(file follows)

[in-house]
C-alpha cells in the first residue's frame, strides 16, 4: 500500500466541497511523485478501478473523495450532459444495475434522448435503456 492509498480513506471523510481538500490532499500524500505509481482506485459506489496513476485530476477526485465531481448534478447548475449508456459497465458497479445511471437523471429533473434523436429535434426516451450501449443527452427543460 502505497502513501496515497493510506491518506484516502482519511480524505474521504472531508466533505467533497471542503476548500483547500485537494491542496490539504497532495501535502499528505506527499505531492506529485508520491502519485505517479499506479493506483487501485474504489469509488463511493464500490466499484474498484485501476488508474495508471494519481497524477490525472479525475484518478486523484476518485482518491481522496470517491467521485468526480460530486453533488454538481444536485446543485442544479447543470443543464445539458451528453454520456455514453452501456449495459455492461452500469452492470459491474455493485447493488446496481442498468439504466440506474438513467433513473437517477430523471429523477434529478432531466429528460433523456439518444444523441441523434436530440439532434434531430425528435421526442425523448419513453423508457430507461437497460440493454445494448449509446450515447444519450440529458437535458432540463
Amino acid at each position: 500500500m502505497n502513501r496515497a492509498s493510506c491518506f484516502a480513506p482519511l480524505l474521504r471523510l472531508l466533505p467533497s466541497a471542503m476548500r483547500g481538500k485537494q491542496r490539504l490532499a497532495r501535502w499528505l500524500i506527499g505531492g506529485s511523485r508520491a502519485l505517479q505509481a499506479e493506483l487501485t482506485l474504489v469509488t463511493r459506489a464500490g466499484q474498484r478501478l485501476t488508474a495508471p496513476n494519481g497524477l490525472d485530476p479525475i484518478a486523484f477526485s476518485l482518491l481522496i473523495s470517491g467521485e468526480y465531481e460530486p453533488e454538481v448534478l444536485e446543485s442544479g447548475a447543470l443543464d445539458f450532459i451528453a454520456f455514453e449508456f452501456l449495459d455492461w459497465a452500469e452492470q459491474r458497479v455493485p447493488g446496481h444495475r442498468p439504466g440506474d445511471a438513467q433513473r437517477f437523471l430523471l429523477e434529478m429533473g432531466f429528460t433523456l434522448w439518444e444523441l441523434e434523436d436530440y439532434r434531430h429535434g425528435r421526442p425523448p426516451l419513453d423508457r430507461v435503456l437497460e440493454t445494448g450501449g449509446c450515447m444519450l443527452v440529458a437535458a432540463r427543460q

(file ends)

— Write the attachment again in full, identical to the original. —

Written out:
[in-house]
C-alpha cells in the first residue's frame, strides 16, 4: 500500500466541497511523485478501478473523495450532459444495475434522448435503456 492509498480513506471523510481538500490532499500524500505509481482506485459506489496513476485530476477526485465531481448534478447548475449508456459497465458497479445511471437523471429533473434523436429535434426516451450501449443527452427543460 502505497502513501496515497493510506491518506484516502482519511480524505474521504472531508466533505467533497471542503476548500483547500485537494491542496490539504497532495501535502499528505506527499505531492506529485508520491502519485505517479499506479493506483487501485474504489469509488463511493464500490466499484474498484485501476488508474495508471494519481497524477490525472479525475484518478486523484476518485482518491481522496470517491467521485468526480460530486453533488454538481444536485446543485442544479447543470443543464445539458451528453454520456455514453452501456449495459455492461452500469452492470459491474455493485447493488446496481442498468439504466440506474438513467433513473437517477430523471429523477434529478432531466429528460433523456439518444444523441441523434436530440439532434434531430425528435421526442425523448419513453423508457430507461437497460440493454445494448449509446450515447444519450440529458437535458432540463
Amino acid at each position: 500500500m502505497n502513501r496515497a492509498s493510506c491518506f484516502a480513506p482519511l480524505l474521504r471523510l472531508l466533505p467533497s466541497a471542503m476548500r483547500g481538500k485537494q491542496r490539504l490532499a497532495r501535502w499528505l500524500i506527499g505531492g506529485s511523485r508520491a502519485l505517479q505509481a499506479e493506483l487501485t482506485l474504489v469509488t463511493r459506489a464500490g466499484q474498484r478501478l485501476t488508474a495508471p496513476n494519481g497524477l490525472d485530476p479525475i484518478a486523484f477526485s476518485l482518491l481522496i473523495s470517491g467521485e468526480y465531481e460530486p453533488e454538481v448534478l444536485e446543485s442544479g447548475a447543470l443543464d445539458f450532459i451528453a454520456f455514453e449508456f452501456l449495459d455492461w459497465a452500469e452492470q459491474r458497479v455493485p447493488g446496481h444495475r442498468p439504466g440506474d445511471a438513467q433513473r437517477f437523471l430523471l429523477e434529478m429533473g432531466f429528460t433523456l434522448w439518444e444523441l441523434e434523436d436530440y439532434r434531430h429535434g425528435r421526442p425523448p426516451l419513453d423508457r430507461v435503456l437497460e440493454t445494448g450501449g449509446c450515447m444519450l443527452v440529458a437535458a432540463r427543460q